The Use of Anger as a Tool of Musical Protest Create a Word document responding to the following: Many of the required songs this week utilized anger as a tool of protest.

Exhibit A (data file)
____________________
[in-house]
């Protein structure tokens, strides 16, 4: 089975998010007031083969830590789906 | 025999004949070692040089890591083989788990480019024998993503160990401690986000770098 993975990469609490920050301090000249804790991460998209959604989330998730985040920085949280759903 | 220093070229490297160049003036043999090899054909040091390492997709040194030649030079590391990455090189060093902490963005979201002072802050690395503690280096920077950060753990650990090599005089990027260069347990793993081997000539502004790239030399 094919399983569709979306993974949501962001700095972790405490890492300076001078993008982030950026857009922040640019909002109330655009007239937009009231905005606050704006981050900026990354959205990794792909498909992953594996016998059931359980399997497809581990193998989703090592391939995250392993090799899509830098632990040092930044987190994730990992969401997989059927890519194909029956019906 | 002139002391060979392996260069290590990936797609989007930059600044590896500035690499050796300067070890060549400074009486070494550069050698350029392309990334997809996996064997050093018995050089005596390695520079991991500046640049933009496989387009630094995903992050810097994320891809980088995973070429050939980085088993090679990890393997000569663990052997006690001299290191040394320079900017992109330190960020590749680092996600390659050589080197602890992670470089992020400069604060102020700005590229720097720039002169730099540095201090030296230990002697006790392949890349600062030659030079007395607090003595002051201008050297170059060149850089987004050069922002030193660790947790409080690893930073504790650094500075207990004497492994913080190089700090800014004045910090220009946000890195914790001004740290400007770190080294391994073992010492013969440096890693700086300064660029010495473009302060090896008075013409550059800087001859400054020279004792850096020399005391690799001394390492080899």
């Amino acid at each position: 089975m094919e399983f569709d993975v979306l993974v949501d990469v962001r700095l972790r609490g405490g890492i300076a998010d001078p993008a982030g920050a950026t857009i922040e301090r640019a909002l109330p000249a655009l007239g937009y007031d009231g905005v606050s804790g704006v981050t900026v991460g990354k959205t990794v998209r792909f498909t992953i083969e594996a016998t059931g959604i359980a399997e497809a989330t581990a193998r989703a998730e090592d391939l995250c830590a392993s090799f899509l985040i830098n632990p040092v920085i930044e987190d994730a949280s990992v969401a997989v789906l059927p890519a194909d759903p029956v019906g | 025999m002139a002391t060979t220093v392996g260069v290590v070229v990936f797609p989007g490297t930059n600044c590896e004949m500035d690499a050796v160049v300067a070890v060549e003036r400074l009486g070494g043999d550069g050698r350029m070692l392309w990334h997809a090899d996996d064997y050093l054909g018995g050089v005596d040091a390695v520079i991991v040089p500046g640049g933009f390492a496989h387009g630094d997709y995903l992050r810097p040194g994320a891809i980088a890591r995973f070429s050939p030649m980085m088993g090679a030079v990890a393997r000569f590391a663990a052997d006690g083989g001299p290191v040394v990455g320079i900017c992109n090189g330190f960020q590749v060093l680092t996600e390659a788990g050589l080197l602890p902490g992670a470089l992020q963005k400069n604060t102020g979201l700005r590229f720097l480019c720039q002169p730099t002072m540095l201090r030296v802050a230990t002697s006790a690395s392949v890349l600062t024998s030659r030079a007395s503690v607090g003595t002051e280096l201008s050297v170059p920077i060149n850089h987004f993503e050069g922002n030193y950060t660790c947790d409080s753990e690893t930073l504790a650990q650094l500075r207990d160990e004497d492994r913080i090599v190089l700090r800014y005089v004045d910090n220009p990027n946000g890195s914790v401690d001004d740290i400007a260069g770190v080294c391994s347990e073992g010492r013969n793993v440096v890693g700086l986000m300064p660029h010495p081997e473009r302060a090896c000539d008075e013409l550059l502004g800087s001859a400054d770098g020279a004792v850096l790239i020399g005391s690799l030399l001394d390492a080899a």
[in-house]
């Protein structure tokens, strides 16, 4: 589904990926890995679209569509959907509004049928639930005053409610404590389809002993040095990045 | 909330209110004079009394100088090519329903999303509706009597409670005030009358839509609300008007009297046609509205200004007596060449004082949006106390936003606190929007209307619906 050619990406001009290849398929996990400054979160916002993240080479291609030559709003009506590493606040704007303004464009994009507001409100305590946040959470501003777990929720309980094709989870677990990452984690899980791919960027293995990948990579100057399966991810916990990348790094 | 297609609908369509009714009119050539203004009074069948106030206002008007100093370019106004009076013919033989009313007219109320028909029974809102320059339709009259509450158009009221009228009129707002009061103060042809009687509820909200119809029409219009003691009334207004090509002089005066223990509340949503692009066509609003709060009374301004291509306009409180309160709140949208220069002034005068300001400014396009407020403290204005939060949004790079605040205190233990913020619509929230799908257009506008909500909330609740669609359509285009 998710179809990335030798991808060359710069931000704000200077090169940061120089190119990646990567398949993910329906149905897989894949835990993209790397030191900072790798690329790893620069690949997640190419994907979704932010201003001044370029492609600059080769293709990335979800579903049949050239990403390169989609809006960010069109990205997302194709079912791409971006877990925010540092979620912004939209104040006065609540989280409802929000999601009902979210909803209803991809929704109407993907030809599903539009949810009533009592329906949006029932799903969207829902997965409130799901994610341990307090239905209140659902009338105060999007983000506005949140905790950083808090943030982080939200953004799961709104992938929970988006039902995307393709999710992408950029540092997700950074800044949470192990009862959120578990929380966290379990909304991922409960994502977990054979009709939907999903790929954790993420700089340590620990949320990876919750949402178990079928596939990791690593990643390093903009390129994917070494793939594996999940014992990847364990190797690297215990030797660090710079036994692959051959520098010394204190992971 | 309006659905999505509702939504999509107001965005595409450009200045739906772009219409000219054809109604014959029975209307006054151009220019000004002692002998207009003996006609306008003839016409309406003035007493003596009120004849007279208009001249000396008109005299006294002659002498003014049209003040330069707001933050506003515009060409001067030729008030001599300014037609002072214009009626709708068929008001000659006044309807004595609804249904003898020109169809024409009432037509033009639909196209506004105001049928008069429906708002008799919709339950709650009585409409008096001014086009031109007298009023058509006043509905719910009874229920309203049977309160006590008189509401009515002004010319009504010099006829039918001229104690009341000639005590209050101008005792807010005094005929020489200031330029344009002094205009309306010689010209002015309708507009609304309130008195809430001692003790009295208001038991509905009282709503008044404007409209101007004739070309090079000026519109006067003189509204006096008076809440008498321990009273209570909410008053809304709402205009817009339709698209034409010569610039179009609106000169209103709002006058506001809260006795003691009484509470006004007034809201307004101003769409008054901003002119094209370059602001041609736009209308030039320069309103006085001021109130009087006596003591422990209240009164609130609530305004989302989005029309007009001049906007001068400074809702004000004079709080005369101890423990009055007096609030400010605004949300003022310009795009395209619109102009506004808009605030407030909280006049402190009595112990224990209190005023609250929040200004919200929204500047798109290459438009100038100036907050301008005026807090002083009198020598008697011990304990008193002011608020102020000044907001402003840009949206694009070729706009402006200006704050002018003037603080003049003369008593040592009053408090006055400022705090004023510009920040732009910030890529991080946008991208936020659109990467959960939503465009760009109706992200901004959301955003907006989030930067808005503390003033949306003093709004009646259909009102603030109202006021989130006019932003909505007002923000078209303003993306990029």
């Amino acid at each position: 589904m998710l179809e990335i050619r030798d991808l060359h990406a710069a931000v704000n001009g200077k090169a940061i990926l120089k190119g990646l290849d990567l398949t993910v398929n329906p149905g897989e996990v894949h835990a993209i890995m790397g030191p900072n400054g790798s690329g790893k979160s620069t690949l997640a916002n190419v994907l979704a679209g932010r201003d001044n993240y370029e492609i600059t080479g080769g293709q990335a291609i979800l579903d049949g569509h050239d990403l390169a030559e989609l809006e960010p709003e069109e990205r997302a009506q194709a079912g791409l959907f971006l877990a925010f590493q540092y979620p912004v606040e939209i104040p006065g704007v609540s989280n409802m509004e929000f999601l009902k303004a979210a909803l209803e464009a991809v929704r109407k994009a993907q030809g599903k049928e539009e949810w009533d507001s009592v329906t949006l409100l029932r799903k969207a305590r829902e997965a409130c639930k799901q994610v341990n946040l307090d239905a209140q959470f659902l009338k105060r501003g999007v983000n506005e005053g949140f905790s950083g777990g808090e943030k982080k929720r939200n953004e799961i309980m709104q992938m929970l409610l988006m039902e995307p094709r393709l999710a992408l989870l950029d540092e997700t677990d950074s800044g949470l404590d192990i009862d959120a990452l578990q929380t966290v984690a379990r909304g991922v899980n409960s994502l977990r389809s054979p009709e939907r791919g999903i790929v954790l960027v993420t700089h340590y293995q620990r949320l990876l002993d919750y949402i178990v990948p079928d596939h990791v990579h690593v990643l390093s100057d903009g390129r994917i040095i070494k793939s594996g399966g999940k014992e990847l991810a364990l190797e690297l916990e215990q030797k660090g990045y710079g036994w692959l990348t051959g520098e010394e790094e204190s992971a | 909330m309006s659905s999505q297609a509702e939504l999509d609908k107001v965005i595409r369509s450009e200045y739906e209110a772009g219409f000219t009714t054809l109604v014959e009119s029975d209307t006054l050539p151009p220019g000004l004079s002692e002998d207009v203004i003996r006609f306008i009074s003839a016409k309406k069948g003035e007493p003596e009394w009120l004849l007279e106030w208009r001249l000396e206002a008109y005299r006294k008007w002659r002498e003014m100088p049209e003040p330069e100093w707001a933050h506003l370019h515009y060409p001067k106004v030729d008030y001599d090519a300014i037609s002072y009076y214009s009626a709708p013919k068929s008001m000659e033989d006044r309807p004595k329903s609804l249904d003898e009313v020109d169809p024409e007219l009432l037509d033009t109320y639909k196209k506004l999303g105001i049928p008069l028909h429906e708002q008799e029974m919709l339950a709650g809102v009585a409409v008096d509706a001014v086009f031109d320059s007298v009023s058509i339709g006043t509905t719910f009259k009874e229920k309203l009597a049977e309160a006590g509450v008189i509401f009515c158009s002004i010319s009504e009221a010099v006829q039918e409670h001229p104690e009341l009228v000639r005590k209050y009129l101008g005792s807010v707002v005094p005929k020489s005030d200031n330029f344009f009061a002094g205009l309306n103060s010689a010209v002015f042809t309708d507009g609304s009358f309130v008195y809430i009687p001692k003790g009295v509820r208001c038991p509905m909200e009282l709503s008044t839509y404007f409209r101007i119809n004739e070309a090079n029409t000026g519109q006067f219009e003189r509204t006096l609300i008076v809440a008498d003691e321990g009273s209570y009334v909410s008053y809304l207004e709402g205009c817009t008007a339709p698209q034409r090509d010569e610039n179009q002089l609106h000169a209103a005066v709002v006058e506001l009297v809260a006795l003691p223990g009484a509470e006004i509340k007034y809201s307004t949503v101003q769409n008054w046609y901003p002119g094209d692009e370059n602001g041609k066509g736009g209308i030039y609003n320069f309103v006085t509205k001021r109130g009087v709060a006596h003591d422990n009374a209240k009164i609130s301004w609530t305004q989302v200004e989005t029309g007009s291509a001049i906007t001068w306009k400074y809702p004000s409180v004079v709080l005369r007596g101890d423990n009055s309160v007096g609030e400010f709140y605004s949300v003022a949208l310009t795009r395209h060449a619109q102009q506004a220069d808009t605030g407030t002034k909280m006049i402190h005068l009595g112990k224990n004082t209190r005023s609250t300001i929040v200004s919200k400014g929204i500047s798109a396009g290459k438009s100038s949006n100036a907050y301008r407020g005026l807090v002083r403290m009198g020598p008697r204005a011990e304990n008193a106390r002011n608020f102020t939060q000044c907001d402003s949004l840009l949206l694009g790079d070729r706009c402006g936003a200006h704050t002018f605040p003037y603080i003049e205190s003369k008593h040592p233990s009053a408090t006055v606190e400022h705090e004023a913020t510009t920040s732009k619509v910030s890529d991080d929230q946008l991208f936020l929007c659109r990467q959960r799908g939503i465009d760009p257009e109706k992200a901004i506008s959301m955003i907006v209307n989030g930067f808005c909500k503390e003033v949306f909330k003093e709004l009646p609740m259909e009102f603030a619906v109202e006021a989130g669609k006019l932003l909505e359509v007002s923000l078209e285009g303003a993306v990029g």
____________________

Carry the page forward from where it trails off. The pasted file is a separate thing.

1.The Use of Anger as a Tool of Musical Protest Create a Word document responding to the following: Many of the required songs this week utilized anger as a tool of protest. This anger is either communicated through the lyrics of a song or the setting (the setting of a song is the instrumental backdrop of the music). Harsh, aggressive music can sound angry even if the lyrics do not (for example, Jimi Hendrix’s performance of the Star-Spangled Banner at Woodstock). In your view, is anger an effective means of articulating a protest message? Consider both musical examples and non-musical examples in your response. What are the relative upsides and downsides of deploying anger to get a message across to other people? Which song from this week’s required listening do you think uses anger most effectively, and why? Can you think of a contemporary song that uses anger to get a message across? What is the song, and do you think the anger is effective? 2.Guided Final Project: Phase 4 Assignment Guided Final Project: Phase 4 – Composing Lyrics Refrain or Chorus Part 1 This week you will start composing the lyrics to your song, and our first step will be crafting a refrain or chorus that will articulate the message of your song. This is likely the most important part of any song, and clarity is important here. I suggest listening to your selected backing track for an extended period and then attempt to think of a lyrical pattern that works well with the rhythm of the song. Try our different lines and replace some words to test the effectiveness/contrast In general, it’s effective to rhyme the end of lines in a refrain/chorus as it helps the listener follow along with what is being sung– but it’s not necessarily required. Keep in mind that the refrain/chorus is the ‘hook’ of any song. It should be the most memorable part and will be repeated throughout the song. Submit your first draft in a Microsoft Word document of the chorus/refrain and upload Definitions; A Chorus and Refrain are very similar in musical function. They serve the same general musical role, as they both are meant to be repeated throughout a song and often carry the ultimate ‘message’ of a song. That said, there is a key difference between these two terms, and it largely comes down to length; A Chorus is generally a section of a song unto itself, which often amounts to at least 4-6 lines of lyrical text (8-16 measures of music). From last week’s required listening, “Feel Like I’m Fixin to Die Rag” has the clearest example of a chorus section (it starts with “And it’s one, two, three, what are we fighting for?” on each repetition). A Refrain is usually shorter (2-3 lines of lyrical text) that anchors at the end of a verse section, and doesn’t usually constitute a musical stanza unto itself. Most of the folk songs we listened to this week used refrains instead of choruses, but perhaps the clearest example would be “A Hard Rain’s a-Gonna Fall” by Bob Dylan, where each verse ends with the same refrain (various repetitions of the title of the song). 3. Suppertime & Strange Fruit Comparison and Response Assignment Create a Word document responding to the following: After watching Billie Holiday’s performance of “Strange Fruit” and reading the accompanying material, please briefly describe your reaction to this song. What stands out about her performance? Comparing Holiday’s performance of “Strange Fruit” to Ethel Waters’ performance of “Suppertime” (as both songs are about lynching); what are some similarities you see in the performance of these two songs? Using our Protest Song Classifications from week one, how would you classify the approach of this protest song? Is there a particular line from the song that stands out to you? What do you think is the meaning of this selected lyric? Why do you think the assigned article (written by Aida Amoako) called this the most ‘shocking’ song of all time? Lastly, how would you compare the impact of these songs to the instrumental (no lyrics) protest songs assigned this week (“K.K.P.D” and “Alabama”)? In other words, do you believe that music without lyrics can carry a message of protest as effectively as a protest song with lyrics? Why or why not? 4. Medgar Evers: The Civil Rights Icon Who Inspired Multiple Classic Protest Songs Assignment Please create a Word document and address the following: Our required listening for this week includes two songs from 1964 that both respond to the assassination of Medgar Evers; “Only a Pawn in Their Game” by Bob Dylan and “Mississippi Goddamn” by Nina Simone. Please respond to the following questions; Who was Medgar Evers, and why did his death illicit such a dramatic response that two of the most important artists of the day would compose songs referencing his murder? How do the messages of these two songs differ in response to this terrible event? What is the message of Only a Pawn in Their Game? What is the message of Mississippi Goddamn? Note; each song can have more than one message! Which song and message do you think voices a more effective protest? Or, in other words, which song resonates with you more, and why? Upload your assignment no later than Sunday at 11:59 pm EST. 5.Guided Final Project: Phase 5 Assignment Guided Final Project: Phase 5 – composing lyrics part 2 – Your First Verse This week you will start composing the lyrics to your first verse. Again, I suggest listening to your selected backing track for an extended period and try to think of a lyrical pattern that works well with the rhythm of the song. Try out different lines and replace some words to test the effectiveness In general, rhyme structure/scheme is a little less important in the verse when compared to the chorus/refrain. The objective here is to tell a story or broaden the message articulated in your chorus. So, if a line doesn’t rhyme, but you think it works, stick with it! Open your previous document for Part 1 located in Week 7 and add this assignment to that document. Upload this revised document to this assignment in your Brightspace classroom no later than Sunday at 11:59 pm EST. Definition: The Verse of a song is a section of a song that doesn’t necessarily repeat, and should generally establish and develop the narrative of a song. Most songs contain anywhere from 2-8 unique verses. Whereas a Chorus or Refrain should be simple and repetitive, the verse is where the lyrics can be more involved. In other words, you don’t need to worry about establishing a ‘hook’ in the verse, and you can focus more on simply developing a story in your song. Some songs only contain Verses and don’t have a Chorus or Refrain. Some of the songs from this week’s listening are good examples of this approach. These songs are a good examples of how to craft verses, so I would suggest selecting one that appeals to you the most and use it as a template as you compose your own verse lyrics. 6.Pride as Protest in Music and Song Discussion Topic Please respond to the following prompt on the Discussion Board; In the 1960s, Soul Music became an important vehicle for ‘Black Pride’ messaging across America, which was a core tenet of both the Civil Rights and Black Power Movements. Instilling pride through music is a phenomenon we discussed in week 2 when exploring patriotic anthems, although in this case music is used as a means of engendering pride amongst an underrepresented group. Can you think of any contemporary song (last 15-20 years or so) that seeks to instill pride amongst a particular group of people OR a song that makes you personally feel a sense of pride about anything specific to yourself? What is the song? (please embed a video of the song on the discussion board) How does this song seek to generate a feeling of pride? Do you see any similarities between your selected song and one of the songs from our required listening? 7. Guided Final Project: Phase 6 composing lyrics part 3 – Your Second and Third Verses Assignment Continuing with your efforts from last week, start writing lyrics for the second and third verses of your song. Once you’ve completed these lyrics, you have completed the lyrical requirements of the final project. Though, you can certainly add more sections if you so choose. When adding additional verse sections to a song, aim to expand on what you started with the first. Each subsequent verse section should add to an expanding narrative. Consider using any of the songs from our required listening (any week) as a model on how to develop a narrative through verses. 8. Guided Final Project: Phase 7 Assignment You will visit your Soundtrap Account created at the beginning of this semester and complete the following: Record a full ‘practice take’ of your original song.. Using your backing track and composed lyrics, make an attempt to record your song using any recording approach that works for you. Add a vocal track following this tutorial Export your track as an mp3